This week’s edition focuses on the warring competitions’ fight to recruit clubs and establish themselves.
What if Super League moved to the Central Coast?
Way back in part two of this series, jamesb wrote a scenario in the comments section suggesting North Sydney defecting to Super League as a Central Coast team:
“As for North Sydney, they wanted to relocate to the Central Coast. However looking back on it now, their biggest mistake was not joining Super League. Super League were after a tenth club and it eventually went to the Adelaide Rams. But it could have easily gone to Norths.
Super League might’ve looked after Norths financially in the short term before committing themselves on the coast. Plus Manly were loyal to the ARL thanks to key figures like Ken Arthurson and Bob Fulton. Instead Norths stuck loyal to the ARL.
“When the comp was compromised and the criteria was set out, Norths were in the bottom few. Manly weren’t that much better off either, and that’s when the Northern Eagles came in.
“When you think about it, Norths had a few cards up their sleeve with relocating to the Central Coast and going to Super League. While Manly could’ve been the ones under the gun. In the end, the Bears didn’t play any of their cards and are now in permanent hibernation from the top flight.
“The three Sydney clubs that went to Super League all survived.”
The proposal makes sense; with the Bears being a fairly wealthy foundation club fresh from a preliminary final, they would have represented a coup for the new competition.
Not attracting the Bears, however, should not have been the end of the matter. A Gosford team could have existed not only as an alternative for spectators from the northern suburbs of Sydney, but also Novocastrians.
The Central Coast Mariners, a name not yet in use, would have been a better alternative than the Hunter side that was created instead, with an untapped market of potential fans, juniors, and sponsors. Even if the Hunter Mariners were still formed, a Central Coast team had more potential than the hastily formed Adelaide Rams.
What if Super League approached South Sydney?
Super League managed to convince eight of the 20 ARL clubs to join their rebel competition, with 11 teams rejecting their advances. The odd team out was South Sydney, the only club never to be approached.
At the time, the Rabbitohs were the antithesis of the Super League vision: low crowds, poor on-field, outdated training facilities, short on money, and lacking business nous. But if they defected, the results would have been mutually beneficial.
Souths could have received an income source that would have offered them some parity in the player market, and they might have strengthened their hopes of survival.
Super League could have had a team based in Sydney’s CBD, avoided having to set up one of their expansion clubs, and been able to argue more strongly for their competition’s legitimacy. South Sydney were (and are) are a foundation club who have won more premierships than any other club. This would have required a tweak to the PR approach focusing on modernity, but a worthwhile one.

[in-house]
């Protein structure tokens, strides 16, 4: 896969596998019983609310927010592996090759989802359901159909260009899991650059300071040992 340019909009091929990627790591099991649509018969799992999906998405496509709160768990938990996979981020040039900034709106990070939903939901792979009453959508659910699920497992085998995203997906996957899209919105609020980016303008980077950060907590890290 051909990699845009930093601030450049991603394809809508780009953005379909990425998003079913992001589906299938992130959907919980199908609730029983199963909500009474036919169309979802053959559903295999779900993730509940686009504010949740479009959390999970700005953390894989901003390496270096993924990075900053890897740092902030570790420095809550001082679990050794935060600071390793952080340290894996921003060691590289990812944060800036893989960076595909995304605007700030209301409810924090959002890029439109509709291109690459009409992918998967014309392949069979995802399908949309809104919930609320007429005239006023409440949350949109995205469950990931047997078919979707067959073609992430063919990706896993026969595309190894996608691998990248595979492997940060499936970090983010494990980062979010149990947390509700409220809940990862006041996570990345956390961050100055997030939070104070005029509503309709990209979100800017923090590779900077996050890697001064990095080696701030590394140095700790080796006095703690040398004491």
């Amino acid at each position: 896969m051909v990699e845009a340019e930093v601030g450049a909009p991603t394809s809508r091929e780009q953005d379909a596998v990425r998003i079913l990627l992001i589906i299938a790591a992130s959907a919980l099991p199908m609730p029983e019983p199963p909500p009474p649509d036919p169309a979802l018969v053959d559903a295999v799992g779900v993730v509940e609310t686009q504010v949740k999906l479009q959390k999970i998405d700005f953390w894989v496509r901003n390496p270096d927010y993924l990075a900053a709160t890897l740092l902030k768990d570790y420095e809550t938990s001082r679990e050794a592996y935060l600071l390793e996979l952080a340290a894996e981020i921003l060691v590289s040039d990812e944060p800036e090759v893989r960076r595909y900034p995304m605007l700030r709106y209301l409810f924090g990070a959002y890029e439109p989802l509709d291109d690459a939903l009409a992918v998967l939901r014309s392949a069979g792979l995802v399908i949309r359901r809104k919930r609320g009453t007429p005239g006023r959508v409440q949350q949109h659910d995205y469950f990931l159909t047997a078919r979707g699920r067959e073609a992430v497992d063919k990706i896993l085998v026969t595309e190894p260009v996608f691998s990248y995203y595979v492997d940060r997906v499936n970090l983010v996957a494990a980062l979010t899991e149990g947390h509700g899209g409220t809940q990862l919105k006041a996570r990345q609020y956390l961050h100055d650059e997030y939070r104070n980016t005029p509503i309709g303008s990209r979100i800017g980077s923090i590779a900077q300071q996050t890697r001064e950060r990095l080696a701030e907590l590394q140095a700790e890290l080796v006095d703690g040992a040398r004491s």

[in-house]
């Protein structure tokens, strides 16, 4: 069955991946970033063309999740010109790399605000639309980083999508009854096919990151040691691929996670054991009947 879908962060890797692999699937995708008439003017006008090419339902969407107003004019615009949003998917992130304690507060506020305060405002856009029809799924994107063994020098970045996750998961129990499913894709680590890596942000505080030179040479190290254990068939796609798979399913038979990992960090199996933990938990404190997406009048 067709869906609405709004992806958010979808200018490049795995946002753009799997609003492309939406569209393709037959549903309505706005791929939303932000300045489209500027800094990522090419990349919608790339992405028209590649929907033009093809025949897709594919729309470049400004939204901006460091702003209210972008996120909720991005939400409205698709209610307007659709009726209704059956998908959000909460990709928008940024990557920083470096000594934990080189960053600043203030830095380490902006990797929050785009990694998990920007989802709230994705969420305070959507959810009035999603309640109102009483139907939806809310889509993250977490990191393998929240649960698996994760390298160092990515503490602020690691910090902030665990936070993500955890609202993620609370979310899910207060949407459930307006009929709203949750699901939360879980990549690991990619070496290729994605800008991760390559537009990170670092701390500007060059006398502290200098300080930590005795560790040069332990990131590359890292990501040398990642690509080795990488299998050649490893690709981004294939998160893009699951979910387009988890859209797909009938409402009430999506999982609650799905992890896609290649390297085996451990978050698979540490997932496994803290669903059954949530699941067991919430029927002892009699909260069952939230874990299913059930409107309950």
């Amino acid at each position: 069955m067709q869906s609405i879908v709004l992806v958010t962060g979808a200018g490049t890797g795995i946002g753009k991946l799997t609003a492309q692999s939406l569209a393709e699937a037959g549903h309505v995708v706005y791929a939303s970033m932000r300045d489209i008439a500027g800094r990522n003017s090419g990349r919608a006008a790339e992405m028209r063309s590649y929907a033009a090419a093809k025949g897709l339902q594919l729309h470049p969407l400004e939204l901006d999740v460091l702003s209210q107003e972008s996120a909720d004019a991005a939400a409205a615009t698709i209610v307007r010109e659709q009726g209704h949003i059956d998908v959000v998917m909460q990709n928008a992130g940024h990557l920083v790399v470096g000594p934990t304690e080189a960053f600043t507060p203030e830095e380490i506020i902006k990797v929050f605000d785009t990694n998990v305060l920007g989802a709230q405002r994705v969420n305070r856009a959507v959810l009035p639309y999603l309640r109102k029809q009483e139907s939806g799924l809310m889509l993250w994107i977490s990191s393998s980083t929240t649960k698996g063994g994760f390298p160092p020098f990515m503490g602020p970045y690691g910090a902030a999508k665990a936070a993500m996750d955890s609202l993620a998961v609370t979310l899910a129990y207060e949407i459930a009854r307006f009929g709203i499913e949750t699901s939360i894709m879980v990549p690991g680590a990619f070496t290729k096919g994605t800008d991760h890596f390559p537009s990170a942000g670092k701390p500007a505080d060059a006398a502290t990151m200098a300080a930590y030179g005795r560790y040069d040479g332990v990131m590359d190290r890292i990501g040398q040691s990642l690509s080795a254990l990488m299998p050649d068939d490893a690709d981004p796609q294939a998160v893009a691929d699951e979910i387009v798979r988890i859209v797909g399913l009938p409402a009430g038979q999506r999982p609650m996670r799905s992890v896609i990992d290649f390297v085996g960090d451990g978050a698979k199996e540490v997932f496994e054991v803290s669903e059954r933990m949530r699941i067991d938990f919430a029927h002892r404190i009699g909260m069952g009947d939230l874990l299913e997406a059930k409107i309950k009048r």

There are too many hypothetical club movements on either side to enter into, but the fact that Super League didn’t even try to approach the Rabbitohs a massive wasted opportunity.
What if either competition went to Melbourne?
Yes, yes, the Melbourne Storm were formed at the end of 1997. But what about before then, as a Super League expansion or an ARL relocation?
Super League wanted a national footprint, and Melbourne had maintained credible crowds at representative fixtures, even when the star power was diminished by the war. The teams who stayed loyal to the ARL were predominantly from Sydney, when they had fought to have expanded from that base in the preceding years.
Balmain had even explored moving to the Victorian capital prior to their Sydney Tigers at Parramatta Stadium rebranding. Notwithstanding Melbourne’s Australian rules monopoly, surely clubs with diminishing revenues could at least have tried to make it work.
What if Super League had better free-to-air coverage?
Blame Gary Sweet. Police drama Water Rats was a ratings juggernaut for Channel 9 in its 8:30pm timeslot on Monday night. In 1996, the ARL had to wait until Water Rats finished its season before reintroducing Monday night football.
Super League, as already mentioned, ended up negotiating with Channel 9 to screen their match of the round. They wanted Monday night, but 9 weren’t willing to reschedule Water Rats and insisted on showing Super League at 9:30pm.
The ensuing protest led to the horrible compromise of ARL’s Friday night game also being shown at 9:30pm.
Super League should have looked to be screened on the vacant Sunday afternoon or live on Thursday night at 7:30. If 9 said no, another network could surely have been able to cover one game per week.
In addition, those without Foxtel would have assumed Super League was a seven-team competition. Adelaide, North Queensland, and Perth were never shown on 9. Hunter Mariners fared little better, shown only once; even then, their clash with Canterbury was the only game played on that split round weekend.
Aside from Perth home games opening up the potential for a live Monday night fixture, showing the same clubs over and over made the product become stale, to the extent that Channel 9’s commentators were instructed to pep up their calls.
I remember Mat Rogers scoring a run of the mill try off a bomb and Ray Warren treating it like the 1980 grand final.
Next week’s final article addresses the What If’s of the early NRL era.